Cystic fibrosis is a rare genetic disease that can cause very severe symptoms. In particular, patients suffer from chronic bacterial infections that can lead to respiratory failure. It is caused by a mutation in the CFTR gene, which controls the movement of water across the cell membrane. As a result, the quality of the mucus changes, it is no longer able to capture unwanted bacteria and flush them out. Using a model reproducing a respiratory epithelium – a protective tissue composed of a monolayer of cells – teams from the University of Geneva (UNIGE) have found that a simple film of liquid can help restore airway seal and protect against risk. enough to reduce it. bacterial infection.
These results to be read in the special issue of the magazine Cells, open the way for new treatments based on mucus hydration. A promising alternative to current treatments that are often not effective enough widely.
Despite recent medical advances, people with cystic fibrosis – one in every 2,500 births in Europe – have a life expectancy of no more than 46 years and a change in quality of life. The disease is caused by one or more mutations in the CFTR gene, which affect the proper functioning of an essential protective barrier. Epithelial cells that line the airway are usually sealed together and thus protect the airway from bacterial colonization. They are also lined with a fluid, a slippery mucus that traps unwanted germs and carries them away. When the CFTR protein is altered, the junctions between cells loosen and dehydrated mucus stagnates, both of which promote the development of respiratory infections.
“While it was already known that mucus hydration and the presence of sufficiently tight junctions preserved airway integrity, the mechanisms involved and the relationship between these two mechanisms remained mysterious, hindering the development of new therapies.” ,” explains Mark Chanson, a professor in the Department of Cell Physiology and Metabolism at the UNIGE Faculty of Medicine and the Geneva Center for Inflammation Research, who led this research.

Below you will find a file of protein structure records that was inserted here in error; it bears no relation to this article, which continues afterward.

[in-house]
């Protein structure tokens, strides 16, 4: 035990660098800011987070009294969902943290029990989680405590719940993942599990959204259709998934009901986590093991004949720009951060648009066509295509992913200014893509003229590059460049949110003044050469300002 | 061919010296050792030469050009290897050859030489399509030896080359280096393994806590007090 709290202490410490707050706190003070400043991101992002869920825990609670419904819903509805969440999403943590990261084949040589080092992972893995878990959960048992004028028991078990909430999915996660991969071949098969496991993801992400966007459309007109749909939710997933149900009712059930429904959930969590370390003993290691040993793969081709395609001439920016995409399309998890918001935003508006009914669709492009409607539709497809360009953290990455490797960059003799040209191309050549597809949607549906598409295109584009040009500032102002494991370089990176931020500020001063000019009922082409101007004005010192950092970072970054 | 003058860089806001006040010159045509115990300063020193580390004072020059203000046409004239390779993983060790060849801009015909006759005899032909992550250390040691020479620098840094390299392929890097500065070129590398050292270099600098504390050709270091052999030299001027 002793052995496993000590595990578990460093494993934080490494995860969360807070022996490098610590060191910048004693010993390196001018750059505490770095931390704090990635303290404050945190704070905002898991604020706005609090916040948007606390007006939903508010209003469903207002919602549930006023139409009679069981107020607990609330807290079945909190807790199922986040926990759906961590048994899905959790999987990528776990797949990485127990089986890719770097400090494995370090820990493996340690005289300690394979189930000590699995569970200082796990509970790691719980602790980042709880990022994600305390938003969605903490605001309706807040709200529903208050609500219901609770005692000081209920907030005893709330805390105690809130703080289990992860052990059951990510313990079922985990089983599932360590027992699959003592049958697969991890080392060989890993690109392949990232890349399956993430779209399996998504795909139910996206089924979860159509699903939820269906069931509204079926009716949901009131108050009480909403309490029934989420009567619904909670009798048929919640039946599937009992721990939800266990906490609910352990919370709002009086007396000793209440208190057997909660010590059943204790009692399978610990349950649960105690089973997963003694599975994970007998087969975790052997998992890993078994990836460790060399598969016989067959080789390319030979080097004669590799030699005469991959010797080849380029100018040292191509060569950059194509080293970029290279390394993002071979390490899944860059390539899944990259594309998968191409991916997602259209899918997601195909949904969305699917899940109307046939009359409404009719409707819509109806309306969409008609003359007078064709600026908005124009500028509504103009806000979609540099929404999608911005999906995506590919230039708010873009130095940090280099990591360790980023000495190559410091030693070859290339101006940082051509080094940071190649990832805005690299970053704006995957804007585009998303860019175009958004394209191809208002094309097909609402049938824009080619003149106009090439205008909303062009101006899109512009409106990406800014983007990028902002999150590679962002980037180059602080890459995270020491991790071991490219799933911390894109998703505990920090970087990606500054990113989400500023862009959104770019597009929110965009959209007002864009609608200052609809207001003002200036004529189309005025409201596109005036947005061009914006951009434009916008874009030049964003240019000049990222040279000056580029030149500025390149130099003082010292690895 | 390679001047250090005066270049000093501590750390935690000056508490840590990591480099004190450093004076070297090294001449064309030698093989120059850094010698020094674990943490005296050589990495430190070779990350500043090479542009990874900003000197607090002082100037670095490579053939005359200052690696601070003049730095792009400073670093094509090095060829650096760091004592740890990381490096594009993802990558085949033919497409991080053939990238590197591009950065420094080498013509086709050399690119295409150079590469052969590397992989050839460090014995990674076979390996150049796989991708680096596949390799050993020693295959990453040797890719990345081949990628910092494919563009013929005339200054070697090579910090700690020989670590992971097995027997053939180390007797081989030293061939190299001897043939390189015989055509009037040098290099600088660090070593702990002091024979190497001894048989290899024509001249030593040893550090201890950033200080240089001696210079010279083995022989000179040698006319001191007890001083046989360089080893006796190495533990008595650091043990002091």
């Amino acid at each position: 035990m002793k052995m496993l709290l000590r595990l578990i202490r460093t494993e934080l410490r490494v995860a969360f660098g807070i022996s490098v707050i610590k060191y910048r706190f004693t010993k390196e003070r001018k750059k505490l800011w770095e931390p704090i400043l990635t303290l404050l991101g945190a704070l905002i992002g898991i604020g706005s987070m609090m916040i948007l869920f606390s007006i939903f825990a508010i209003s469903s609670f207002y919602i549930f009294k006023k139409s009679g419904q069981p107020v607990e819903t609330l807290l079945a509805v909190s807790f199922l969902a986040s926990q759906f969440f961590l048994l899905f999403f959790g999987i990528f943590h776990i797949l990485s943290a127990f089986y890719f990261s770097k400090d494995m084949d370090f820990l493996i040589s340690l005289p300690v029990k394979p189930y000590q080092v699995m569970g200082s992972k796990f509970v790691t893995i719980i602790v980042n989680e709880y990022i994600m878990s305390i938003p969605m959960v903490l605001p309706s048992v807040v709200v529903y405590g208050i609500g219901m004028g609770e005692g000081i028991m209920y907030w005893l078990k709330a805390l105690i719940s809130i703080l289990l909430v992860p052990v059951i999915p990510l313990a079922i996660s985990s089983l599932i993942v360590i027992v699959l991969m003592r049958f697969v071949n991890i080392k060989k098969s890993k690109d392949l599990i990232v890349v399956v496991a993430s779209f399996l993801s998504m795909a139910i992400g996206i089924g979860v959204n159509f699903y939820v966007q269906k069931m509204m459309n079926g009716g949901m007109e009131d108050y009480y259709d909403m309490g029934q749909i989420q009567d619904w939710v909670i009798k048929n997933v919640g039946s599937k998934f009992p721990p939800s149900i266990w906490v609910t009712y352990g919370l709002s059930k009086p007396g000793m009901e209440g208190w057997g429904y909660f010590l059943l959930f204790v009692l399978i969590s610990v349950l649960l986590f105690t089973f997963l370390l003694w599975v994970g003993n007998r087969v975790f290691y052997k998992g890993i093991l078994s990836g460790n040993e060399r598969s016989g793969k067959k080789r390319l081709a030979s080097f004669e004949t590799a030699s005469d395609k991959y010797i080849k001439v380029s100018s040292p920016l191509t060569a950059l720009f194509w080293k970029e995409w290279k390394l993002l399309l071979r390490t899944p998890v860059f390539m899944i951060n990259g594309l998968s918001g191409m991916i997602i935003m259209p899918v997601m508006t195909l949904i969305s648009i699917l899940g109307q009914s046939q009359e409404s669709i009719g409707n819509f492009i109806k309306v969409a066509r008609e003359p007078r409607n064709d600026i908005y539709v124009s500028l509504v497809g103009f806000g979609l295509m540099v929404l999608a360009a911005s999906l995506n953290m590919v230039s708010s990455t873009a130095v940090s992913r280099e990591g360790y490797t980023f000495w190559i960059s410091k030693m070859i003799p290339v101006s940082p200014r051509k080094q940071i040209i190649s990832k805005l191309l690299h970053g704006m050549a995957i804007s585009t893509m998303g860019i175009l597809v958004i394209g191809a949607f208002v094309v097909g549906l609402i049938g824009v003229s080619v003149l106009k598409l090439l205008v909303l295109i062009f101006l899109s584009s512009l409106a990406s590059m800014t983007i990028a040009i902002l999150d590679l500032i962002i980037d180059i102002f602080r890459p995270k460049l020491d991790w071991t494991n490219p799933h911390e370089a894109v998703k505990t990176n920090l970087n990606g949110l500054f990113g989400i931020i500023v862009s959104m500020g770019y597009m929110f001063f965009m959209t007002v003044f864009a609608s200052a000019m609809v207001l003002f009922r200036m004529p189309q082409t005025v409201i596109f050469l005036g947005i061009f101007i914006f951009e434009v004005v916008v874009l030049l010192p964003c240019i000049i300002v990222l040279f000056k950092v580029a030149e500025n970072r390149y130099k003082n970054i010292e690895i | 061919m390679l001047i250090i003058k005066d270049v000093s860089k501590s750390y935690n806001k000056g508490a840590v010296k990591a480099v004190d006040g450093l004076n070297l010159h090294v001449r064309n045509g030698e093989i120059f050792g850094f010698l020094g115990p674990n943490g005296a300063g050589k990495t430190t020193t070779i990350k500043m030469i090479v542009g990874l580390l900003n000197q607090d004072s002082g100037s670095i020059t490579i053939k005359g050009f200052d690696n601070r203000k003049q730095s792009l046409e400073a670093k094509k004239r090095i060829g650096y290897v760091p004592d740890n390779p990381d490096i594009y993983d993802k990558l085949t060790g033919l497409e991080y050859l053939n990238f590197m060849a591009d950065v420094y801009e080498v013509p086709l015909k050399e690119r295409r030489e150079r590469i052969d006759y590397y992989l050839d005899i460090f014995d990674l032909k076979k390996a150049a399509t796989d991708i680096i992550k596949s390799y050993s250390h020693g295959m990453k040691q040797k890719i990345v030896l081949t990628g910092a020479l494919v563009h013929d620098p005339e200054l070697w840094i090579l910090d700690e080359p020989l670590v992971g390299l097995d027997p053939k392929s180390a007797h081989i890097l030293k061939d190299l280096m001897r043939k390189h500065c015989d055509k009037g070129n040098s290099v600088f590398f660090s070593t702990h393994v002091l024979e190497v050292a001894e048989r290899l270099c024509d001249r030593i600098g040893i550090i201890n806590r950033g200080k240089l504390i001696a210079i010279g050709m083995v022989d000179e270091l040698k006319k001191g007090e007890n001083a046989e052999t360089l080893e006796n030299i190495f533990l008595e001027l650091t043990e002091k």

Hydrating to restore tightness
The scientists first developed an in vitro model using human lung cells. This model, which was awarded the UNIGE 3R Prize in 2021 for reducing animal experimentation, reproduces the airway epithelium of healthy and cystic fibrosis patients in a way that is accurate and close to clinical reality. is close. In collaboration with the team of Christian van Delden and Thilo Köhler of the Department of Medicine and Microbiology and Molecular Medicine at the UNIGE Faculty of Medicine, Mark Chanson and his team compared the response of invalidated epithelial cells to CFTR with bacterial infection, causing either hydrated , healthy mucus or physiological saline solution was added.
Juliet Simonin, a post-doctoral fellow in Mark Chanson’s lab and first author of the study, explains, “We observed a similar response in both cases: the presence of the liquid, whatever its composition, restores the airways and protects them from infection. is.” “Surface hydration is sufficient to tighten the junctions between cells and protect epithelial integrity from bacterial colonization even when CFTR is not functioning.”
One treatment for all mutations?
A triple therapy pharmacologically targeting the CFTR protein has recently become available on the market. However, it only targets certain mutations of the CFTR gene and is only prescribed for a specific population of people with cystic fibrosis. More widely effective and safe treatments are still sorely lacking.
“Our results provide evidence that airway surface rehydration is beneficial. The challenge now is to find a simple way to do this in all people with the disease, regardless of the mutation involved,” concluded Mark Chanson. .
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